Wallace Roney Quintet: The History of Jazz in Thirty Minutes or Less or Your Money Back
Ever since Wynton Marsalis came under the tutelage of Stanley Crouch, jazz has never been the same. From their pulpit high on Lincoln Center, the two have created a significant schism in the jazz community. Crouch’s opinions have been apparently unorthodox and controversial, and his insistence on jazz “purity” (whatever that term is supposed to mean), has split the jazz community into two camps. Personally, I have always been in the camp who places value on innovation and am glad to hear the introduction of other influences, including electronic ones, into the lexicon.
I never anticapated having to re-evaluate my own standpoint.
On June 23rd, the Wallace Roney Quintet played at the Regattabar in Boston. My only familiarity with the work of Wallace Roney was with the Miles Davis tribute band circa 1992, which was Miles’ Second Great Quintet minus Miles plus Roney, and Miles at Montreaux, where Roney played some of Miles’s harder trumpet parts from the Gil Evans collaboration. That body of work is impressive indeed, and Roney’s ability to sit in the place of the great master of space and tension was uncanny. So let it be known that I did not have much of a preconception when I sat down at the table, front row, center stage, and strapped myself in for one hell of a concert. And that is exactly what I got.
From Mr. Roney’s opening note, I was simply astounded, and for a multitude of reasons. First and foremost, the group was in top form – the show was perhaps the greatest jazz performance I have seen to date. The quintet, including Adam Holzman on keys, Wallace Roney’s younger brother Antoine Roney on tenor, soprano, and bass clarinet, Buster Williams on bass, and Lenny White on drums, explored compositions from their most recent album, No Room for Argument. A number of pieces I heard sounded familiar, some more than others. The concert opened up with Monk’s “Straight, No Chaser,” where the group managed to stay quite tethered to structure at first, and about halfway through, letting loose into a very free hardcore blowing session that peeled the paint off the walls with the power of a huge explosion. It was going to be a great night.
Next up was "Filles de Kilimanjaro", the Miles Davis/Gil Evans composition from the album of the same name, which segued into “A Love Supreme” (note: I had not heard the album which they were promoting, and the aforementioned piece is a medley from the album, now entitled “Homage and Acknowledgement”). This piece signified the only time Antoine Roney used the bass clarinet, a disappointment considering his ability on the horn and the textures it supplies to the group’s sound. I was also surprised to hear the tasteful use of electronics by Mr. Adam Holzman. He employed the use of no less than four keyboards: a traditional piano, a Rhodes, a Korg, and a Kurzweil. When it comes to electronics, history has taught us that ambitions can often lead to pure stink at times, but Mr. Holzman, a pioneer of MIDI and a key part of Miles’ 80’s groups, always appropriately utilized the proper sounds for either embracing support or stunning solos. Wallace Roney’s playing reminisced Mile’s playing during his late Sixties electric period, rapid fire notes ascending the scales with raw power and excitement. Mr. White’s playing combined the sheer force and swing of Elvin Jones with a much needed sense of dynamics.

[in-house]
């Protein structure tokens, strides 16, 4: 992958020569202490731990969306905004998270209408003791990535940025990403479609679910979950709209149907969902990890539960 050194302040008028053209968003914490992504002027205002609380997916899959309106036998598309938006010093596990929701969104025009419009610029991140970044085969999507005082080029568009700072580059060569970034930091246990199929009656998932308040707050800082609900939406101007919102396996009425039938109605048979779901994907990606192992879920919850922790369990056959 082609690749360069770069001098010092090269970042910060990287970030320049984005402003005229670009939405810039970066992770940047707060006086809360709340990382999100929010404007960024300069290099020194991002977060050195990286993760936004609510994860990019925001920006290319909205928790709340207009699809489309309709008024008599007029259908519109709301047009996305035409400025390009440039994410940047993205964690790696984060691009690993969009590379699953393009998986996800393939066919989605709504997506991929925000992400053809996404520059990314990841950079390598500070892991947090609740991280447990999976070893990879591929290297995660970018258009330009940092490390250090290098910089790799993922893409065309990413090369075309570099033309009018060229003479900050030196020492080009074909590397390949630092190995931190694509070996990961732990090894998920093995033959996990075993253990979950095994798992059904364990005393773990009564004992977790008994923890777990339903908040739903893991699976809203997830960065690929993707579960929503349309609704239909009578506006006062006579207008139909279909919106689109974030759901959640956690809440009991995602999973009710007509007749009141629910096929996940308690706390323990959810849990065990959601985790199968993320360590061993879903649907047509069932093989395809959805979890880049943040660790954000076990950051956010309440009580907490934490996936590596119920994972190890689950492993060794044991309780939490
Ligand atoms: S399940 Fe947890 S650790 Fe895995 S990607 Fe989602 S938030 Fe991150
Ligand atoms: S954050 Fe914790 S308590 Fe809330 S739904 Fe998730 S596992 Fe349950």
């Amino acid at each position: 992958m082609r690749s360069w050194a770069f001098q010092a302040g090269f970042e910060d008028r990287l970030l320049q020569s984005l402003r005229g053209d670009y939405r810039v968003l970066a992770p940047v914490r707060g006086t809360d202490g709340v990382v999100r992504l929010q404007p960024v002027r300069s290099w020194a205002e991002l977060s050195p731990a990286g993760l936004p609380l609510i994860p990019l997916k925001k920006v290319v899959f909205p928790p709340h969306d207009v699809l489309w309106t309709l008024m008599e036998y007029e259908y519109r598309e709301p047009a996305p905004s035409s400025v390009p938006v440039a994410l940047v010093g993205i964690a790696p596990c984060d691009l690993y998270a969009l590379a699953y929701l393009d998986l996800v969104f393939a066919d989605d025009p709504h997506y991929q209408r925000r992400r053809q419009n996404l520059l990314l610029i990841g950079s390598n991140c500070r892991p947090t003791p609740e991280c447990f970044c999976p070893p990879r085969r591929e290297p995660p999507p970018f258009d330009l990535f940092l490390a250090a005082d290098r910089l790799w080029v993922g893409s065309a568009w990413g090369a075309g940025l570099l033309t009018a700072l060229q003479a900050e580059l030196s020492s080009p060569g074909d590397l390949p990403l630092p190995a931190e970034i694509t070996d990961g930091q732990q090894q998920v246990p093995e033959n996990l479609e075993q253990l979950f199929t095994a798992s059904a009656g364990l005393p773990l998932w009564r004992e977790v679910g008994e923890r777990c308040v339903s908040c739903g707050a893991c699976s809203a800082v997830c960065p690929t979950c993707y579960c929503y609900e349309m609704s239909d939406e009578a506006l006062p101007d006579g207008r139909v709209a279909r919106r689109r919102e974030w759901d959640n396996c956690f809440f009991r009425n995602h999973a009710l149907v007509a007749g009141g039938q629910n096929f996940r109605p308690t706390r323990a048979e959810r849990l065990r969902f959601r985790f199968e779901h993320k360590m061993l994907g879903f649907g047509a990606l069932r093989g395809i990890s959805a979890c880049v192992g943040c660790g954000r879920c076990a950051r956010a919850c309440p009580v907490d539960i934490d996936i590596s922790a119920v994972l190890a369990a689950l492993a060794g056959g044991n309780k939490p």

This sense of taste and touch by Mr. Roney was never more present than on the fourth piece of the evening, a ballad penned by Buster Williams entitled “Christina.” From the second Wallace Roney blew the air from his lungs into that Harmon-muted trumpet, I was thrown into memories of the hours and hours spent in my room, wondering how Miles achieved that much tension and emotion in pieces like “It Never Entered My Mind.” Wallace Roney’s playing was stunning, breathtaking. I sat there in awe as this man, this mortal creature just as I, played something so beautiful that I simply cannot put it into words. As he played the melody, which reminded me of Bernstein’s “Maria”, and improvized over subsquent choruses, I began to understand how this man had fully integrated the sounds and lessons of Miles Davis and incorporated them into his own music. Music so beautiful cannot simply be mimicked. An entire lifetime of human experience goes into a performance like that, and hours spent listening to recording and even copying the playing of a great balladeer would leave one short. This is where my dilemma arose.
Were Stanley Crouch and Wynton Marsalis right? Was mimicry for the sake of purity and aesthetics a worthwhile endeavor? The answer, or rather the value judgment, would argue no. Wallace Roney’s improvizations, his musings, his emotions, all creeping out the end of that trumpet utilize a particular tone and approach for his own expressive purposes. To create such personal music is not something that can be mined from old recordings and performances. To fault him for such an endeavor would be similar to chastising Roy Eldridge for sounding too similar to Louis Armstrong. Wallace Roney has integrated the lessons taught by Miles Davis, and he pays significant homage too them with his quintet, while also nodding his proverbial hat to the free jazz and avate-guarde movements at the same time. He is using and fully integrating the lessons of all that modern jazz has taught us in the last fifty years, and creating an exciting hybrid. We should be both thankful and anticipatory.